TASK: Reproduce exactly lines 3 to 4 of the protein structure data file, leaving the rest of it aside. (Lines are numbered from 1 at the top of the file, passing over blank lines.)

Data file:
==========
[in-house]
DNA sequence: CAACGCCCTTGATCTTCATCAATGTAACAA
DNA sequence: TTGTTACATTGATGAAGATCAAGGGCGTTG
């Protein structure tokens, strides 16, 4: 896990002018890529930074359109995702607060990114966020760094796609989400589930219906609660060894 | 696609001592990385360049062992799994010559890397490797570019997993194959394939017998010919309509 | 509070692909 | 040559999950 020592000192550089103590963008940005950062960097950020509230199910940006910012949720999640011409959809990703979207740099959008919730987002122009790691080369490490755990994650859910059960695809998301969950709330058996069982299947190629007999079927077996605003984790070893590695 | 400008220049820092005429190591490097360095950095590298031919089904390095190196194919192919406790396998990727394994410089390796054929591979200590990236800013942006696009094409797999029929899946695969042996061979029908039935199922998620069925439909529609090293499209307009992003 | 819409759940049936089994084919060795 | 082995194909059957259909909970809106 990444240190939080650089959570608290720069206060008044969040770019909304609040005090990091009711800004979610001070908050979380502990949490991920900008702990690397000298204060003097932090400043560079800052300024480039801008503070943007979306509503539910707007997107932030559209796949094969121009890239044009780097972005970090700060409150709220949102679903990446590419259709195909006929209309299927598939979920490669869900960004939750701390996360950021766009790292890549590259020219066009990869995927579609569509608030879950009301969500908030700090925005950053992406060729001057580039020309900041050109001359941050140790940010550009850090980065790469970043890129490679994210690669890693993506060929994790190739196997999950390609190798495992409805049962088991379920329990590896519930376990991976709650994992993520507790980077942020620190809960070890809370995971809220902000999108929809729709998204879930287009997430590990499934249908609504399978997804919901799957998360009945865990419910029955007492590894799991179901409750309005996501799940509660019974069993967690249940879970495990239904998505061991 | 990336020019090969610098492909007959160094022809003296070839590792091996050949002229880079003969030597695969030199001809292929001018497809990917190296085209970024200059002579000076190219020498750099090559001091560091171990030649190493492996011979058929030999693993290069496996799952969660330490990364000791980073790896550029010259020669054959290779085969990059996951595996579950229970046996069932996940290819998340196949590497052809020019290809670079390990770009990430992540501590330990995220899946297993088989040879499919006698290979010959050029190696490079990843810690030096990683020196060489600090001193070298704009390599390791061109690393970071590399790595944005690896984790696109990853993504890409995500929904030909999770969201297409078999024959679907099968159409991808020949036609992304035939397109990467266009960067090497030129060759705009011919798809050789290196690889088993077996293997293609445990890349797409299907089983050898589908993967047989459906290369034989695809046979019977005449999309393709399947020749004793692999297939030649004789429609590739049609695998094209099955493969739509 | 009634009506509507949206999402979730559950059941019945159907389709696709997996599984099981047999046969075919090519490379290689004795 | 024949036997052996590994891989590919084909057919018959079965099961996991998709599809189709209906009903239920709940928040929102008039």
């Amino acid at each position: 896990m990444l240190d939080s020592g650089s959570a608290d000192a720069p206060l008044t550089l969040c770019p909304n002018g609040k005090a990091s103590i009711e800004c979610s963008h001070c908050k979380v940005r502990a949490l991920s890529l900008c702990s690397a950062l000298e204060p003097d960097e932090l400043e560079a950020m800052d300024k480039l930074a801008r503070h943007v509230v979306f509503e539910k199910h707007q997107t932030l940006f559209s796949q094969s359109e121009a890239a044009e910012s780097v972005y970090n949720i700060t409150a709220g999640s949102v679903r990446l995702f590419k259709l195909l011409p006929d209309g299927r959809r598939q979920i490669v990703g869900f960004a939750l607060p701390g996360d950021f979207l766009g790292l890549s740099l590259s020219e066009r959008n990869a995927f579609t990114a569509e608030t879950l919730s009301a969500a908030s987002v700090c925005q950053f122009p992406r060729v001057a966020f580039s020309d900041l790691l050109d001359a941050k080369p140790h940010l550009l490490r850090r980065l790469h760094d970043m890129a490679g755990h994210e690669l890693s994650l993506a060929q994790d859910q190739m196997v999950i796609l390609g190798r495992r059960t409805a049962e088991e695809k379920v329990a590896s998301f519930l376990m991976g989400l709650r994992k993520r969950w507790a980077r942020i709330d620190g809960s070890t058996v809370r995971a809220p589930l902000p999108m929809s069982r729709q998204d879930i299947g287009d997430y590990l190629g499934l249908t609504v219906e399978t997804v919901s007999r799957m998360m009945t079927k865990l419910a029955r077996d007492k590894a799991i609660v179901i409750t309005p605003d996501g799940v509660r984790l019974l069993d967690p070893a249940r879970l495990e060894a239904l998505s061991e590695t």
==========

DNA sequence: TTGTTACATTGATGAAGATCAAGGGCGTTG
């Protein structure tokens, strides 16, 4: 896990002018890529930074359109995702607060990114966020760094796609989400589930219906609660060894 | 696609001592990385360049062992799994010559890397490797570019997993194959394939017998010919309509 | 509070692909 | 040559999950 020592000192550089103590963008940005950062960097950020509230199910940006910012949720999640011409959809990703979207740099959008919730987002122009790691080369490490755990994650859910059960695809998301969950709330058996069982299947190629007999079927077996605003984790070893590695 | 400008220049820092005429190591490097360095950095590298031919089904390095190196194919192919406790396998990727394994410089390796054929591979200590990236800013942006696009094409797999029929899946695969042996061979029908039935199922998620069925439909529609090293499209307009992003 | 819409759940049936089994084919060795 | 082995194909059957259909909970809106 990444240190939080650089959570608290720069206060008044969040770019909304609040005090990091009711800004979610001070908050979380502990949490991920900008702990690397000298204060003097932090400043560079800052300024480039801008503070943007979306509503539910707007997107932030559209796949094969121009890239044009780097972005970090700060409150709220949102679903990446590419259709195909006929209309299927598939979920490669869900960004939750701390996360950021766009790292890549590259020219066009990869995927579609569509608030879950009301969500908030700090925005950053992406060729001057580039020309900041050109001359941050140790940010550009850090980065790469970043890129490679994210690669890693993506060929994790190739196997999950390609190798495992409805049962088991379920329990590896519930376990991976709650994992993520507790980077942020620190809960070890809370995971809220902000999108929809729709998204879930287009997430590990499934249908609504399978997804919901799957998360009945865990419910029955007492590894799991179901409750309005996501799940509660019974069993967690249940879970495990239904998505061991 | 990336020019090969610098492909007959160094022809003296070839590792091996050949002229880079003969030597695969030199001809292929001018497809990917190296085209970024200059002579000076190219020498750099090559001091560091171990030649190493492996011979058929030999693993290069496996799952969660330490990364000791980073790896550029010259020669054959290779085969990059996951595996579950229970046996069932996940290819998340196949590497052809020019290809670079390990770009990430992540501590330990995220899946297993088989040879499919006698290979010959050029190696490079990843810690030096990683020196060489600090001193070298704009390599390791061109690393970071590399790595944005690896984790696109990853993504890409995500929904030909999770969201297409078999024959679907099968159409991808020949036609992304035939397109990467266009960067090497030129060759705009011919798809050789290196690889088993077996293997293609445990890349797409299907089983050898589908993967047989459906290369034989695809046979019977005449999309393709399947020749004793692999297939030649004789429609590739049609695998094209099955493969739509 | 009634009506509507949206999402979730559950059941019945159907389709696709997996599984099981047999046969075919090519490379290689004795 | 024949036997052996590994891989590919084909057919018959079965099961996991998709599809189709209906009903239920709940928040929102008039």